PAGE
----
In November 1960, Frank Sinatra gave Marilyn Monroe a dog. His name was Mafia Honey, or Maf for short. He had an instinct for celebrity. For politics. For psychoanalysis. For literature. For interior decoration. For Liver Treat with a side order of National Biscuits.
Born in the household of Vanessa Bell, brought to the United States by Natalie Woods mother, given as a Christmas present to Marilyn the winter after she separated from Arthur Miller, Maf offers a keen insight into the world of Hollywoods greatest star. Not to mention a hilarious peek into the brain of an opinionated, well-read, politically scrappy, complex canine hero.
Maf was with Marilyn for the last two years of her life, first in New York, where she mixed with everyone who was anyonethe art dealer Leo Castelli, Lee Strasberg and the Actors Studio crowd, Upper West Side émigrésthen back to Los Angeles. She took him to meet President Kennedy and to Hollywood restaurants, department stores, and interviews. To Mexico, for her divorce. With style, brilliance, and panache, Andrew OHagan has drawn an altogether original portrait of the woman behind the icon, and the dog behind the woman.
Ultimately, The Life and Opinions of Maf the Dog, and of his Friend Marilyn Monroe is an entertaining read, not least for its satisfying glimpses behind the curtain of Hollywood, but it will not be to everyone's taste. This is not a cute story told from a trusty dog's perspective, but a melancholy social commentary about a nation on the cusp of change. It is funny, sad, and earthy, and Maf the Dog, with his remarkable turns of phrase and impassioned beliefs, is a memorable storyteller. (Reviewed by Sarah Sacha Dollacker).
O'Hagan's witty novel is packed with allusions, and though Maf gives color and nuance to some historical A-listers, Marilyn, remains unfortunately elusive. This familiar slice of Americana gets a much-needed shaking up from an erudite pooch.
Not O’Hagan’s best, but it’s an enjoyable, thoughtful diversion nonetheless.
Starred Review. Monroe fans should devour in one sitting this haunting cross between a summer read and a fall smolderer. Everyone else should read it, too, for its urgent lessons on empathy. Forever and always recommended.
Starred Review. An unusual, quirky and fun read.
The Scotsman (UK)
If I said this novel was profoundly superficial, I would not want that to be a criticism. It has the strenuous delicacy of a pond-skater standing on water, or a glass of champagne topped up to the rim. ... O'Hagan might, on the strength of this, be the person to break the Booker's fear of funny.
The Daily Telegraph (UK)
[T]he novel is a good ride until then, and a touching tribute to a woman whose body was used and abused, who spent much of her short life in what Arthur Miller referred to as “an aura of contempt”, but whose spirit has lastingly prevailed.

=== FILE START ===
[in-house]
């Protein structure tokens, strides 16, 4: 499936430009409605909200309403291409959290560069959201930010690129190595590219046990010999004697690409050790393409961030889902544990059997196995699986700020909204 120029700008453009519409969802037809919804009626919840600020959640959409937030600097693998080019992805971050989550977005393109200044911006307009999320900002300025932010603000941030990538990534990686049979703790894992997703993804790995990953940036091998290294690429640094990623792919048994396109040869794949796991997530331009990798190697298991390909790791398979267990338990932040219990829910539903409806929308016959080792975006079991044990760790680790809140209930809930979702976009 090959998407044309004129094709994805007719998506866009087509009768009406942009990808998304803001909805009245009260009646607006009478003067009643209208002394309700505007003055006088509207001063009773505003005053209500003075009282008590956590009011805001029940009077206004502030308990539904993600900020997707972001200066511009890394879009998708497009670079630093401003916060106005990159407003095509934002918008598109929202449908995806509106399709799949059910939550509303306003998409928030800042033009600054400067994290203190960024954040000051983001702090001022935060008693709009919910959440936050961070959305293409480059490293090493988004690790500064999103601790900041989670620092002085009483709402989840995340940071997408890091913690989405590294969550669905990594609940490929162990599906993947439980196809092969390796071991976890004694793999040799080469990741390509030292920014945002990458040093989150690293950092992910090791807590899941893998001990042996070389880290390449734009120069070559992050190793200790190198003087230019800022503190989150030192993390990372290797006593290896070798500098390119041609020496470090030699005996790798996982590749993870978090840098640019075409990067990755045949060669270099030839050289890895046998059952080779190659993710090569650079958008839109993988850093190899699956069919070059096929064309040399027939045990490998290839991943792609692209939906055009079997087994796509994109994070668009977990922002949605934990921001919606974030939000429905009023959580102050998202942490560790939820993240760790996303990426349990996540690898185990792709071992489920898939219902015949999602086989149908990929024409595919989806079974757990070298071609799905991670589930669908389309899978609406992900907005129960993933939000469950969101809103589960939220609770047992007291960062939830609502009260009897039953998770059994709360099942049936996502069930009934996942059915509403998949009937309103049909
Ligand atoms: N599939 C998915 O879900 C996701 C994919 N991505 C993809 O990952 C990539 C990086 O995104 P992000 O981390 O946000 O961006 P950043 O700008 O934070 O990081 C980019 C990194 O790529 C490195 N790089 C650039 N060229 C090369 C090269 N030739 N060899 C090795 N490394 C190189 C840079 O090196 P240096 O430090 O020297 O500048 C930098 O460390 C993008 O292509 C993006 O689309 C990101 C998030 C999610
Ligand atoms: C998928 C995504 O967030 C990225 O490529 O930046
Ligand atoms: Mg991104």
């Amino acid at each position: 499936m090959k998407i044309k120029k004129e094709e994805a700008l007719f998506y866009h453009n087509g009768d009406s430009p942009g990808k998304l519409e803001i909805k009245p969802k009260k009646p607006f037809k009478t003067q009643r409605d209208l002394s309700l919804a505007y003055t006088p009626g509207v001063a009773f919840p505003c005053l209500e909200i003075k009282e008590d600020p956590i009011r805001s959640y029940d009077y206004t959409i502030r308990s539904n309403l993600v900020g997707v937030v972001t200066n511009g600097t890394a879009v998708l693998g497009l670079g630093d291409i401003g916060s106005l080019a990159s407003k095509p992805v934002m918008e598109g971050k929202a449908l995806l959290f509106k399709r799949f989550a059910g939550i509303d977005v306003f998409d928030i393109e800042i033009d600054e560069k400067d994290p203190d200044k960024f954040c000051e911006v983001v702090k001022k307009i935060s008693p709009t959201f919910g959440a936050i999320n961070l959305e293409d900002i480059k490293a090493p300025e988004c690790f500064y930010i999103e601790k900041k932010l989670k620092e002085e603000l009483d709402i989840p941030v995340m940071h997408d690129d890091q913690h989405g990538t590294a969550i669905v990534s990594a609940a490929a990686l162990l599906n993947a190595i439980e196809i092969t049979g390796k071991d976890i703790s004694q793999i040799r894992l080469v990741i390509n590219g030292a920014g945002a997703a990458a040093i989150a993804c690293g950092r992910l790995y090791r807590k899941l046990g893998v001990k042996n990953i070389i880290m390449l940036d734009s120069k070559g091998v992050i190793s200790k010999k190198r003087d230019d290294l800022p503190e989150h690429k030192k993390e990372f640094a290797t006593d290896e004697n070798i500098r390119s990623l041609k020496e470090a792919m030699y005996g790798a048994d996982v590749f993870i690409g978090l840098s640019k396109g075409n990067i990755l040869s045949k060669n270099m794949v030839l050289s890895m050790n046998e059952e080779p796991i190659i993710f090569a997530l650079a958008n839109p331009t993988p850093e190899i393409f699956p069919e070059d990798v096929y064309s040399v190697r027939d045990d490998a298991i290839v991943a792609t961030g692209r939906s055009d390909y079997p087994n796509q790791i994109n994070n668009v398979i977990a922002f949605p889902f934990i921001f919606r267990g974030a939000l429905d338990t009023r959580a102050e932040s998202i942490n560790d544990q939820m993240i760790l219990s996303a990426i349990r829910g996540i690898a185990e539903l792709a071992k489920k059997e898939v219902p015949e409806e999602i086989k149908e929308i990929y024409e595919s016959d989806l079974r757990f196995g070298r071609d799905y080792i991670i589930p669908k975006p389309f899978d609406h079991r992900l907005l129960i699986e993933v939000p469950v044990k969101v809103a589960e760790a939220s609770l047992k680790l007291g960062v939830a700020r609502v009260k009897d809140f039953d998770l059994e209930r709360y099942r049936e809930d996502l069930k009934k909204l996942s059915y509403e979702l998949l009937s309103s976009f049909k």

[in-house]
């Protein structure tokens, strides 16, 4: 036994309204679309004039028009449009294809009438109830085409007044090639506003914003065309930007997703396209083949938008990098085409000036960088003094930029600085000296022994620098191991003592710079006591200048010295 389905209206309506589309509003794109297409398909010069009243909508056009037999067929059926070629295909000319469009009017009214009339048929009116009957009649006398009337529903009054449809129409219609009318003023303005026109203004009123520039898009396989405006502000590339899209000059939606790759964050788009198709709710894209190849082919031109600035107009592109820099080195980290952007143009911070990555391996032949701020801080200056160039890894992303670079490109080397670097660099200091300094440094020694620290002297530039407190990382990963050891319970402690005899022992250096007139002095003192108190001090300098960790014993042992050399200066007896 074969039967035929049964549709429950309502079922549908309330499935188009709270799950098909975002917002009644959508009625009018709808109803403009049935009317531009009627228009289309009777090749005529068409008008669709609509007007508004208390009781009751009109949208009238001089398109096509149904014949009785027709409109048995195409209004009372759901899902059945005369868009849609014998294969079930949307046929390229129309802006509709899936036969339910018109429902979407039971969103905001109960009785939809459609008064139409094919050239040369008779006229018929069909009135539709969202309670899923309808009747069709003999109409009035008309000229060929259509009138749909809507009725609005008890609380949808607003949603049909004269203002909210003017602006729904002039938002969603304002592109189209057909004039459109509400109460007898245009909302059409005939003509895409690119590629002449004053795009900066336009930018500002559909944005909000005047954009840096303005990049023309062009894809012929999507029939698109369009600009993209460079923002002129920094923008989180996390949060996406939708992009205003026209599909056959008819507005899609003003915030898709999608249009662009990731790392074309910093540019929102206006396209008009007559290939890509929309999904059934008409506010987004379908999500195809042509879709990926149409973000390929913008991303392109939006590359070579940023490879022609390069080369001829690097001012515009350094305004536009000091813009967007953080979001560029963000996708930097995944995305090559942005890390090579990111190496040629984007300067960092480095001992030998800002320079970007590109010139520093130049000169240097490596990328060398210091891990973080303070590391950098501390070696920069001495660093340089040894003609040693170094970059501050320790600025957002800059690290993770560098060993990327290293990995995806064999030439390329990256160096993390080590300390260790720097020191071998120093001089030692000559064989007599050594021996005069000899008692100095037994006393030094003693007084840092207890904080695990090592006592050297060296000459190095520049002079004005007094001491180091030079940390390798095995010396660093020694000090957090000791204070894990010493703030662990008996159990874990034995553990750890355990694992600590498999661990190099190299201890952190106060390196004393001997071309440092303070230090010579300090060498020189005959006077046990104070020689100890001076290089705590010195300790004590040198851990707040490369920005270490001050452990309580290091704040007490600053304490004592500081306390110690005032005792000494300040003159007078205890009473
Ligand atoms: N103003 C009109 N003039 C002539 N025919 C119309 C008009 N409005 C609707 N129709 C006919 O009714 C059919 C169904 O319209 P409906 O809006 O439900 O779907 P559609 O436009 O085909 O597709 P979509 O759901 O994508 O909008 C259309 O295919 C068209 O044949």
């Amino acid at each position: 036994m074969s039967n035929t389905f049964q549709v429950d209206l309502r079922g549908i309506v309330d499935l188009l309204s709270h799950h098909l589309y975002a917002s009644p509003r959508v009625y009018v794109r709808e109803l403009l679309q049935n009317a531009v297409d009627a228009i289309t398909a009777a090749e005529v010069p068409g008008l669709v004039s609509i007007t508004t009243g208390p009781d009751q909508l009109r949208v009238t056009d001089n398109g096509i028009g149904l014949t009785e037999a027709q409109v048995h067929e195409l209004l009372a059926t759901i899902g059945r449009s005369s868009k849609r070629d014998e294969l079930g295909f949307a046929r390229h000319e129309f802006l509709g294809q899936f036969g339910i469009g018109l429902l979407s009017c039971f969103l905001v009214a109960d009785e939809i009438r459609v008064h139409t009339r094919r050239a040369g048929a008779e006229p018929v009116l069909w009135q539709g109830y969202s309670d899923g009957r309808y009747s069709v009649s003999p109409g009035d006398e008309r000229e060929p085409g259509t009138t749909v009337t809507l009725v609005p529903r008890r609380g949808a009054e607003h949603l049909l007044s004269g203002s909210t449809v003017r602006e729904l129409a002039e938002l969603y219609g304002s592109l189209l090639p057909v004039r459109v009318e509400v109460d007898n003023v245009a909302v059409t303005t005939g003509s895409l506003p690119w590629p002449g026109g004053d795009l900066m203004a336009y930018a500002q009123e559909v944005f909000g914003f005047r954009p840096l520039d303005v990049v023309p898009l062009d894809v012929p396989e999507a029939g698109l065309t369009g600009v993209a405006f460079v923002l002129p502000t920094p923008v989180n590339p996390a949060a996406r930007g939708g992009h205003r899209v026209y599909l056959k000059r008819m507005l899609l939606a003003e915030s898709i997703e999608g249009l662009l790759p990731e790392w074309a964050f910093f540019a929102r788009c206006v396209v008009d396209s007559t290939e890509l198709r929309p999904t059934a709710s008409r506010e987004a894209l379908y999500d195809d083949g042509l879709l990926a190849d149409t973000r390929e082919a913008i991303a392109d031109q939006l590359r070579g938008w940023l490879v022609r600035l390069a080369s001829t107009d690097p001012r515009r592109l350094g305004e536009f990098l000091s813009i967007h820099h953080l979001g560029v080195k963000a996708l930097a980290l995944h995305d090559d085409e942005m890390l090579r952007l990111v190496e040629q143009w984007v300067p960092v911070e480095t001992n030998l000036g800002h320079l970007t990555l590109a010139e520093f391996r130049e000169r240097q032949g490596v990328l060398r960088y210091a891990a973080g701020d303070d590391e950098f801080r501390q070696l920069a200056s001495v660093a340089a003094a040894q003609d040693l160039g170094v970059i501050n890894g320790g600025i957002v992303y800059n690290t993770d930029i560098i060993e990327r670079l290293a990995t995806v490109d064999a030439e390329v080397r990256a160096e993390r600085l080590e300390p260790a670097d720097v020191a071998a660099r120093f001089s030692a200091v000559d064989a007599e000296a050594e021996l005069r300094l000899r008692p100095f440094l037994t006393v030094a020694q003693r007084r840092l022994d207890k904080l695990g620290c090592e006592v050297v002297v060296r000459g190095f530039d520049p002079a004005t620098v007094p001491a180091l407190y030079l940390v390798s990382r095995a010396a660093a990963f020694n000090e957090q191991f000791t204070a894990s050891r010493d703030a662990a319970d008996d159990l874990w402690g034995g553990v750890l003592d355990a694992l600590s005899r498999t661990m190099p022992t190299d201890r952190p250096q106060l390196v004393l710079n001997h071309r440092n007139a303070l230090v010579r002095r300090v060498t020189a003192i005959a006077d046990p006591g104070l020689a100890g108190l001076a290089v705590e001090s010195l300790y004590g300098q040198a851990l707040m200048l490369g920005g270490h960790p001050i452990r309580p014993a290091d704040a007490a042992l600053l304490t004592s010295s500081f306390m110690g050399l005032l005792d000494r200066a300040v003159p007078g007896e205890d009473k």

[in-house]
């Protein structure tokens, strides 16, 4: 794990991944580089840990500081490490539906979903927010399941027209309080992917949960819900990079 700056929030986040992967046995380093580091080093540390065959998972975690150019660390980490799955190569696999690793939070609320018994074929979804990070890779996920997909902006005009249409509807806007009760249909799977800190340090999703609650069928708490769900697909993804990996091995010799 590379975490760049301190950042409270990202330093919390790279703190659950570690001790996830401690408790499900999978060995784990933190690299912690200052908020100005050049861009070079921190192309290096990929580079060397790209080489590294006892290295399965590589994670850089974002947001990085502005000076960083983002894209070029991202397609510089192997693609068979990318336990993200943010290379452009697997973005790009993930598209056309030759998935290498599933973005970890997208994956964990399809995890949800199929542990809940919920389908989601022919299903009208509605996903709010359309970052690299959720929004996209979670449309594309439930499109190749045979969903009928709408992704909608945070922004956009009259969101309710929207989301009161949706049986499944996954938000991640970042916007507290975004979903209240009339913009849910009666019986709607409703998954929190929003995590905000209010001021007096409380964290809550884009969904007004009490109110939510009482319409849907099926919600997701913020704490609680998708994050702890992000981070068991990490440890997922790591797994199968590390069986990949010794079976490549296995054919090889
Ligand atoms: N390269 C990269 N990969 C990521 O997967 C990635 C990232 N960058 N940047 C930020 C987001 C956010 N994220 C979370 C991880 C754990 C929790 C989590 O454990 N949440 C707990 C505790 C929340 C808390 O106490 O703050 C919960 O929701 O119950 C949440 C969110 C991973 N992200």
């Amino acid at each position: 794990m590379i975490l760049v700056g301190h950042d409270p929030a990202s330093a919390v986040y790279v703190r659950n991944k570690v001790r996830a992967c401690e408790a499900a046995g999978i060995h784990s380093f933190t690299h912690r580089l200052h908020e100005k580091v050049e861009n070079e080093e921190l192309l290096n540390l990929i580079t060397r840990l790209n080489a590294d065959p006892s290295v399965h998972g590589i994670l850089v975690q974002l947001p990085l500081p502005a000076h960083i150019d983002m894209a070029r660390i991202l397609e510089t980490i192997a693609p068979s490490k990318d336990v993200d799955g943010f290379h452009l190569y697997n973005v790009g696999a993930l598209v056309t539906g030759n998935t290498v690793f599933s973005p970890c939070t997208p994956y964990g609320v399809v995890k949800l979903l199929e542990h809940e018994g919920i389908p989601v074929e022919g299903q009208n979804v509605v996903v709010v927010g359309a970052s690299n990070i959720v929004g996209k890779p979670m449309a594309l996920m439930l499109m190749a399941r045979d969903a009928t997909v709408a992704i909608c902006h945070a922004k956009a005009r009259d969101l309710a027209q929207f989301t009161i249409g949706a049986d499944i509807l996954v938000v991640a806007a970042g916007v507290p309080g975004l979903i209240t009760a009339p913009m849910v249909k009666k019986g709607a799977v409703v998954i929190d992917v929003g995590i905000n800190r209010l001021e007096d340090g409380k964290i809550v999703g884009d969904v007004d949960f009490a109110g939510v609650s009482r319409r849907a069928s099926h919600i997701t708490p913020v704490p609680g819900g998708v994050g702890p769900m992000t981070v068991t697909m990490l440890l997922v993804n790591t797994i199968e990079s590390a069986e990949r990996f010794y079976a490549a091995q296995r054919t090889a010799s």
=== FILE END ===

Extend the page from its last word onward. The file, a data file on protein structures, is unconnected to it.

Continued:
The Sunday Times (UK)
"[U]nusual for O’Hagan, Maf the Dog’s narrator (Monroe’s dog itself) adopts a fondly sentimental and rather sanitized stance towards its troubled owner and her self-indulged circle. In O’Hagan’s second novel, Personality, the singing star’s crazy mother was a cracked and fiery presence. Yet he delved deeper into Monroe’s gruesome upbringing and sordid early years in his ten-page essay than he does in the novel.
The Independent (UK)
Maf is privy to Monroe's unguarded moments, and O'Hagan gives an intimate and affectionate account of her. It doesn't do anything so crass as to join in with speculation over her death or love life, but the unusual point of view allows us to see one of the 20th century's most mythologised icons afresh.
The Guardian (UK)
Andrew O'Hagan has taken on the voice of a dog to write a subtle, funny and moving study of America on the eve of one of its periods of greatest crisis. The lonely and sordid death of Marilyn Monroe in 1962 ushered in, did we but know it, not the age of Aquarius but of Thanatos, and the fact that it was a daughter of Eros who had died makes the moment all the more tragic. Maf the Dog, like Lolita, like The Great Gatsby, is a threnody for lost innocence.
The Life and Opinions of Maf the Dog, and of his friend Marilyn Monroe creates a believable character in Maf, a character based on Marilyn Monroe's dog. Fiction about or including dogs has a popular and long history. Wikipedia offers an expansive page listing the dogs in literature including Odysseus's faithful companion Argos, and Crab "the sourest natured dog that lives" from Shakespeare's Two Gentleman of Verona. Clearly, fictional dogs are abundant, from children's literature to adult novels; yet Maf the Dog is rare in being one of the few books to depict a real-life dog in fiction. Here are two others:
In Greyfriar's Bobby (1912), Eleanor Atkinson tells the story of Bobby, a devoted Skye Terrier who won the attention of Queen Victoria. Told in the third person, the story tells of the unfortunate wanderings of Bobby and his friend Old Jock, a sickly shepherd, who is...
Three broken souls, and one dog: Pax. All three of them need healing. All three of them are lost. And in Susan Wilson's A Man of His Own, Pax, with his unconditional love and unwavering loyalty, may be the only one who can guide them home.
A moving depiction of the transformative power of first love, Hamann's first novel follows Eveline Auerbach from her high school years in East Hampton, New York, in the 1970s through her early adulthood in the moneyed, high-pressured Manhattan of the 1980s.
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